Two Ways A Woman Can Get Hurt Jean Kilbourne Rhetorical Analysis

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Rhetoric is used in all types of writing. It persuades an audience to accept or consider an idea. Two of the rhetorical appeals that are used in Kilbourne article are Logos and Ethos. The appeals to logos is the rhetors reasoning. In other words, logos is the way an author convinces his/her audience that an argument makes sense or seems logical by creating the technique of an argument. The appeals to ethos is similar to logos, but relies more on trustworthiness and credibility rather than making sense immediately. In Jean Kilbourne’s article Two Ways a woman can Get Hurt: Advertising and Violence, overviews our society and the roles male and female are expected to fulfill. She exposes advertisement’s that promote the unfairness and wrongful …show more content…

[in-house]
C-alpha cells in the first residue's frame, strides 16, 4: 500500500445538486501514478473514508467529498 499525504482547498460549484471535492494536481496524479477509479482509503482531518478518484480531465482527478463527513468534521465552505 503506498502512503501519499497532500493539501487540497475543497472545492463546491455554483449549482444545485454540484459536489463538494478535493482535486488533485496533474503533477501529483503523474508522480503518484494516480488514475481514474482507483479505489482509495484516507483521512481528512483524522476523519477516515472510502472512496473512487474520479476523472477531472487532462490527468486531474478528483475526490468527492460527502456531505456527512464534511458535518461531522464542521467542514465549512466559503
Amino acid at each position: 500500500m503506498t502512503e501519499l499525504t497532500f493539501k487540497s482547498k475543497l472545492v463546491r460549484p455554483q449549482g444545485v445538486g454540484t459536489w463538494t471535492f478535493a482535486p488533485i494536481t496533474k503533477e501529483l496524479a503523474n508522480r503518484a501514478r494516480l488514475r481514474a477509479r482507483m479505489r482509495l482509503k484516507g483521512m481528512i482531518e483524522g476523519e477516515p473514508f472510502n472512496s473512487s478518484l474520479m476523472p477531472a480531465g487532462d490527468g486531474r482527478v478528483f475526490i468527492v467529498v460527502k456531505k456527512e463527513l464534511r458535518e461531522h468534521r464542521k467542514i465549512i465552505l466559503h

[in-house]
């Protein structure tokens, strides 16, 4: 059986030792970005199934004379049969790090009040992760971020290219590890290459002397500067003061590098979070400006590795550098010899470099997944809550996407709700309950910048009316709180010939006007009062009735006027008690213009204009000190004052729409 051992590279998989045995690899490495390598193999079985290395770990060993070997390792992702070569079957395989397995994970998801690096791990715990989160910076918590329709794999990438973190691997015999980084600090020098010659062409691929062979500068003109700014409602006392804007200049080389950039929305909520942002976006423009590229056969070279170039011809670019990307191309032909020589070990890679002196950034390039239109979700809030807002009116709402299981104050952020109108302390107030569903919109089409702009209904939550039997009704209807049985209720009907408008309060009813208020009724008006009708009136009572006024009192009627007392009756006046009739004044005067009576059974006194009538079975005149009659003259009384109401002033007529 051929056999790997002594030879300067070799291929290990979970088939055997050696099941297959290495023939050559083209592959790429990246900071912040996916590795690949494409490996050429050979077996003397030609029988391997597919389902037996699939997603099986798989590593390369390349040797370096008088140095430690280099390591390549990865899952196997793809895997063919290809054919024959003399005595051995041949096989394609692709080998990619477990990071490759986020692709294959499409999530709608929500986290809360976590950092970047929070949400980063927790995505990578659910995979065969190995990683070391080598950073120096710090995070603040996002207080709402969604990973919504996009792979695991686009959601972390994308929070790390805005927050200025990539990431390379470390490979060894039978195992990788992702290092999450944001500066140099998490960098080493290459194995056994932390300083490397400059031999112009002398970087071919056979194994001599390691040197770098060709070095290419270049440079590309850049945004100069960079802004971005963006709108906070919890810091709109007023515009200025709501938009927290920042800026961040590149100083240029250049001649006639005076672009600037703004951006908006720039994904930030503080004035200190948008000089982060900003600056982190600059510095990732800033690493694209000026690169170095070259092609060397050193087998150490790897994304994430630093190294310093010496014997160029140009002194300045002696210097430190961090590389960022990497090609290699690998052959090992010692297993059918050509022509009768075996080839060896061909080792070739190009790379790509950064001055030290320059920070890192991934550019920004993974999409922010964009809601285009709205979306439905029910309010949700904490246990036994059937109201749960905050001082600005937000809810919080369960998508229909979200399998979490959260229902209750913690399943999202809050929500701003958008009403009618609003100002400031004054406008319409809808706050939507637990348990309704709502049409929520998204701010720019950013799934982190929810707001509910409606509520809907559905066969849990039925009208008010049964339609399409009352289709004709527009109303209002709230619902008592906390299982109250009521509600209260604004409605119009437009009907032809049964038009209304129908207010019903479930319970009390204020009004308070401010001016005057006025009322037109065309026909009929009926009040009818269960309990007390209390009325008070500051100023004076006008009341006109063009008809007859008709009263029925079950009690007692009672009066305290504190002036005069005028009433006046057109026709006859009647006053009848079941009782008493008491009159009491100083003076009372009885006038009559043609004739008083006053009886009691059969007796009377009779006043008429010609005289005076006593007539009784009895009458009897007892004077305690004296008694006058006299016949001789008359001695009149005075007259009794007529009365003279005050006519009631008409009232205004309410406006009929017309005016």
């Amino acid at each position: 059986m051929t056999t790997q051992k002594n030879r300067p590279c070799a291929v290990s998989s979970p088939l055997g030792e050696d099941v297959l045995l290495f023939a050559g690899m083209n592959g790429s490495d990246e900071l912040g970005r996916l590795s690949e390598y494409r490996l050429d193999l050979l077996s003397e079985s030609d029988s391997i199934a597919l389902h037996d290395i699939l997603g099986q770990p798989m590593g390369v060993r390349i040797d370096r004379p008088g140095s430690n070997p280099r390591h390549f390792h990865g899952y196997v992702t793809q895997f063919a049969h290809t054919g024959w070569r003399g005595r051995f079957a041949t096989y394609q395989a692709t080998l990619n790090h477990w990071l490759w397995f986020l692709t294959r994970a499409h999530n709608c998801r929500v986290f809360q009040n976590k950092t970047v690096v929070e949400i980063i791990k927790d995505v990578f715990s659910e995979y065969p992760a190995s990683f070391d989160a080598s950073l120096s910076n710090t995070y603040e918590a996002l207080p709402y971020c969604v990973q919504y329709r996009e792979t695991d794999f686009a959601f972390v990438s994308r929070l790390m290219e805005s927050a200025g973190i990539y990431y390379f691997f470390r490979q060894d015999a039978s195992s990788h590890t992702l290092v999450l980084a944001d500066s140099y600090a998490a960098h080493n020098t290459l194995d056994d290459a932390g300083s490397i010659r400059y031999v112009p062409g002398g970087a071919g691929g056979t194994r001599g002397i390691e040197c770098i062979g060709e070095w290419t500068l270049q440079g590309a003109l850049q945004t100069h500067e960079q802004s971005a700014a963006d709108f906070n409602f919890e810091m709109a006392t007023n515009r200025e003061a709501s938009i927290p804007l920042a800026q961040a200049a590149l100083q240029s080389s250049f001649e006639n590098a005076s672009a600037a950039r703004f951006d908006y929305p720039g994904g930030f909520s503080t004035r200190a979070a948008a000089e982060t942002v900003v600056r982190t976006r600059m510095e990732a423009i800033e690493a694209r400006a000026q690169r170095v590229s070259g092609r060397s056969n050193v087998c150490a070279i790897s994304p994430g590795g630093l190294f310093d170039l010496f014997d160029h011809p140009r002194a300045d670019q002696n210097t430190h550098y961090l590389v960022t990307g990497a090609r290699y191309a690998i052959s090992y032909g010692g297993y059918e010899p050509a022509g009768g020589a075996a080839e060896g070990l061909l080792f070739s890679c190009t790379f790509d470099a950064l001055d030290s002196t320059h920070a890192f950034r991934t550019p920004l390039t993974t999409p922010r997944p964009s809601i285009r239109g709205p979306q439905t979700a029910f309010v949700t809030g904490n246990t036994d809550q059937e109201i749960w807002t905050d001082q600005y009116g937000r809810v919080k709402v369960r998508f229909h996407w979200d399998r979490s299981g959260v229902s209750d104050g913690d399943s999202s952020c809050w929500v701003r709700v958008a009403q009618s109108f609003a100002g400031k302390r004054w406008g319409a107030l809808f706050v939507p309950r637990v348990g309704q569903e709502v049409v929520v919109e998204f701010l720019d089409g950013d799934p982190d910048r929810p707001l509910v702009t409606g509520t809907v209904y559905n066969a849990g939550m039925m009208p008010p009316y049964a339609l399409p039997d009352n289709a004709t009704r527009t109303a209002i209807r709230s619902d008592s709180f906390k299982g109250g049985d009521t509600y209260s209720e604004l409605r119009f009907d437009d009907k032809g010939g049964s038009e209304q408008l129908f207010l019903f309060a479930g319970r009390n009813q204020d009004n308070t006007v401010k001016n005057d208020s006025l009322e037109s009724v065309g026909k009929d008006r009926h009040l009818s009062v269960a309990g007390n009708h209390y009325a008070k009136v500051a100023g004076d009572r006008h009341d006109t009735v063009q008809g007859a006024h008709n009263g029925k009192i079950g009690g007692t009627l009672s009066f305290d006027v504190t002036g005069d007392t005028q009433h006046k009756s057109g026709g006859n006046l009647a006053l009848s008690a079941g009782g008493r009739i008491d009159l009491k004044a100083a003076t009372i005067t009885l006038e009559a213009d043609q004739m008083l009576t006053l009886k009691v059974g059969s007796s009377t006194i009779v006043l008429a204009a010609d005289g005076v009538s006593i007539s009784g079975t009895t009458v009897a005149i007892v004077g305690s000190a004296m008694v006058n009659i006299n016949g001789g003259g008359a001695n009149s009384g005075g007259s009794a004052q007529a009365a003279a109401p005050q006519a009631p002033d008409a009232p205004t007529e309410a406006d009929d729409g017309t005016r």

In fact, throughout her paper she stays positive and places profanity in quotation marks to let her audience know the words some females and males are being called in our society. For example, she states that “ridicules men who are not in control of their women” are ‘pussy-whipped.”’ (Kilbourne, 162) Therefore, if she leaves out the profanity some people are being called due to their gender it’ll be difficult for others to understand or position themselves in the majority who are being insulted. The way she uses language also allows her to build credibility and reasoning because it proves her point as if to why some men are disrespectful towards women. Kilbourne is also careful about how she words certain statements. She says “indeed the very worst kind of man for a woman to be in an intimate relationship with often a truly dangerous man, is the one considered most sexy and desirable in the popular culture”. (Kilbourne, 162) Thus, she’s not being bias instead she’s only speaking about the worst kind of man. By choosing her words carefully, it proves that she’s using great language and knows to not put the responsibility on all men, but on only certain men who are disrespectful and cruel towards women. Also, she clarifies that “Ads don’t directly cause violence, of course. But the violent images contribute to the state of terror.” (Kilbourne, 164) To emphasis, she’s drawing correlation instead of causation. In other words, the way a human is presented in the ad and the label one carries in an ad is what influences or justifies violence. Because Kilbourne is careful about her words, she’s considered credible. Especially, the fact that she doesn’t’ accuse all men of being dangerous, or the fact that she doesn’t blame an Ad for the causation of violence. Kilbourne also has strong appeals to logos. Simply, because her word choice, and her obvious

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